DALLAS (CBSDFW.COM) - Court records show the criminal mischief charge against Deep Ellum beating victim L'Daijohnique Lee was rejected by the Dallas County DA.
Lee was facing a felony charge for allegedly damaging her attacker's truck after he assaulted her.
Some members of the community were outraged after an arrest warrant was issued for Lee and Wednesday morning protesters showed up at Dallas City Hall.
Members of the group told CBS 11 News they planned to stay at the public building all day and make it a point to have a special presence during the day's city council meeting.
Friends and representatives of Lee spoke about how upset she is. They said they had to get Lee a hotel room Tuesday night because she was afraid to stay at home, thinking she would be apprehended.
According to police, after the assault Lee broke out the back window in the truck of her attacker - Austin Shuffield.
Lee told CBS 11 News she was beaten after getting into a confrontation with Shuffield over a parking space.
Shuffield held a gun by his side during part of the argument, which was recorded on a cellphone by a bystander, and at some point knocked Lee's cell phone out of her hand. She reacted by hitting him. Shuffield responded by punching Lee in the jaw and then hitting her violently four more times in the face and head.
The criminal mischief charge against Lee was a felony because the damage to Shuffield's truck is estimated at more than $2,500.
The charge and punishment Lee faced was more serious than the initial misdemeanor assault Shuffield was charged with for attacking her. One of the charges against the 30-year-old man was later upgraded to aggravated assault with a deadly weapon.
Dominique Alexander, the founder of the Next Generation Action Network, spoke directly to officials while at the City Hall protest. "We are first starting off to let the Dallas Police Department know that the black community feels you do not embody our values," he said.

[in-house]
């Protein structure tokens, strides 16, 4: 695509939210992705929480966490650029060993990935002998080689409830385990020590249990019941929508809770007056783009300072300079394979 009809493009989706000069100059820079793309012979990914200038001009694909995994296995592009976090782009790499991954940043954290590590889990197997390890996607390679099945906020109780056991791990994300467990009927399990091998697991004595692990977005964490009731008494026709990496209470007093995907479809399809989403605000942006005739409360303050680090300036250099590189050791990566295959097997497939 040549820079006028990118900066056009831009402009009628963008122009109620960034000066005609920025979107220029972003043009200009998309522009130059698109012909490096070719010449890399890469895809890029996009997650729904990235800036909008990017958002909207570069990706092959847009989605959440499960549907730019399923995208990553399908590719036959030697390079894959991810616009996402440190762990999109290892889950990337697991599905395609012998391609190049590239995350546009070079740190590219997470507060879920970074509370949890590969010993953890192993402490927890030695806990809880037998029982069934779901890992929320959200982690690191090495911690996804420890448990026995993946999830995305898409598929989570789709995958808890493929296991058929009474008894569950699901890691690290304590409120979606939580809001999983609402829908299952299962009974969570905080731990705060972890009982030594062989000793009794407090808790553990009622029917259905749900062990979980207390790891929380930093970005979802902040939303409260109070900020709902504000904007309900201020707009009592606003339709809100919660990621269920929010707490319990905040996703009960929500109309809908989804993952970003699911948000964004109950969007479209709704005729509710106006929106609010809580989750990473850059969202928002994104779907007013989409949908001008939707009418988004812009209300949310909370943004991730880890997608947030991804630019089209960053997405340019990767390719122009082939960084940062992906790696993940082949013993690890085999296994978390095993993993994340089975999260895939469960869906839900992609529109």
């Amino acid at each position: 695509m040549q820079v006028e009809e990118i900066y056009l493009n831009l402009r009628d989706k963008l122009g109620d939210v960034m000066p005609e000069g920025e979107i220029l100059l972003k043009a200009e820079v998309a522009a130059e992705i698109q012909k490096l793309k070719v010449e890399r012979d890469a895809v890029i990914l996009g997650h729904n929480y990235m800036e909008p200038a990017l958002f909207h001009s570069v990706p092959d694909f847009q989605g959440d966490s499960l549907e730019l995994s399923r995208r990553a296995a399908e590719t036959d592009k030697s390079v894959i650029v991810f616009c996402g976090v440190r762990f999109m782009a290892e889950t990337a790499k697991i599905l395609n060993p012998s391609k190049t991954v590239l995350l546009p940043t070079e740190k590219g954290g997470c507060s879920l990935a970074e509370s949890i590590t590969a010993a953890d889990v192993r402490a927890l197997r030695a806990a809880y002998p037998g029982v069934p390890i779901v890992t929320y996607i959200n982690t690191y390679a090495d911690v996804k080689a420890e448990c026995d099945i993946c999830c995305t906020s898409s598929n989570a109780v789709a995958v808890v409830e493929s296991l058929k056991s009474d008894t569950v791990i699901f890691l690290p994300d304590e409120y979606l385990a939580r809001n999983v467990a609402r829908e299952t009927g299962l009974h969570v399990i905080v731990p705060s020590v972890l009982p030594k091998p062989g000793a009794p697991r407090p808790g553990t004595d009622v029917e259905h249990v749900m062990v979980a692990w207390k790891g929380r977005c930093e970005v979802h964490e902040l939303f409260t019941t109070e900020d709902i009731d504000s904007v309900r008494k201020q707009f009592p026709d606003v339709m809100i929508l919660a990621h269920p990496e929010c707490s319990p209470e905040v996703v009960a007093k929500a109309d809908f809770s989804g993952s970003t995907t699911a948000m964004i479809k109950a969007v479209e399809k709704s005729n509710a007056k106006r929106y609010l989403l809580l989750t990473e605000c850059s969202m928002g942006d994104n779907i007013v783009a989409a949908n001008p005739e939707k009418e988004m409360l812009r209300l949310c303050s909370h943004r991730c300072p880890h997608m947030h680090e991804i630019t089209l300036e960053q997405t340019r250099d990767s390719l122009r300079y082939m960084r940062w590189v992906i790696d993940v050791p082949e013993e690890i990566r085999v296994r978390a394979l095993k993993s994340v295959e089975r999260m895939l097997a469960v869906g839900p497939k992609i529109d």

Police said they had no choice when it came to charging Lee, because they said there's clear evidence she committed a crime.
Protesters said the charge is completely inappropriate given the 24-year-old woman acted after she was attacked.
"We're sick and tired. I'm tired of being here. People are taking time out of their jobs to come here in support of the community and black women," said activist Melissa Perry. "So I implore the community, if you're not standing for this and [physical] abuse – and this is just as good as domestic violence – then stand with us. Because we can shut Deep Ellum down and we can stop spending money there, because that's where we're going."
Former prosecutor Heath Harris told CBS 11 victims shouldn't assume they are immune to prosecution.
"I don't want to send the wrong message to victims that they think they can retaliate and there's not going to be any consequences for your retaliation," said Harris.
for more features.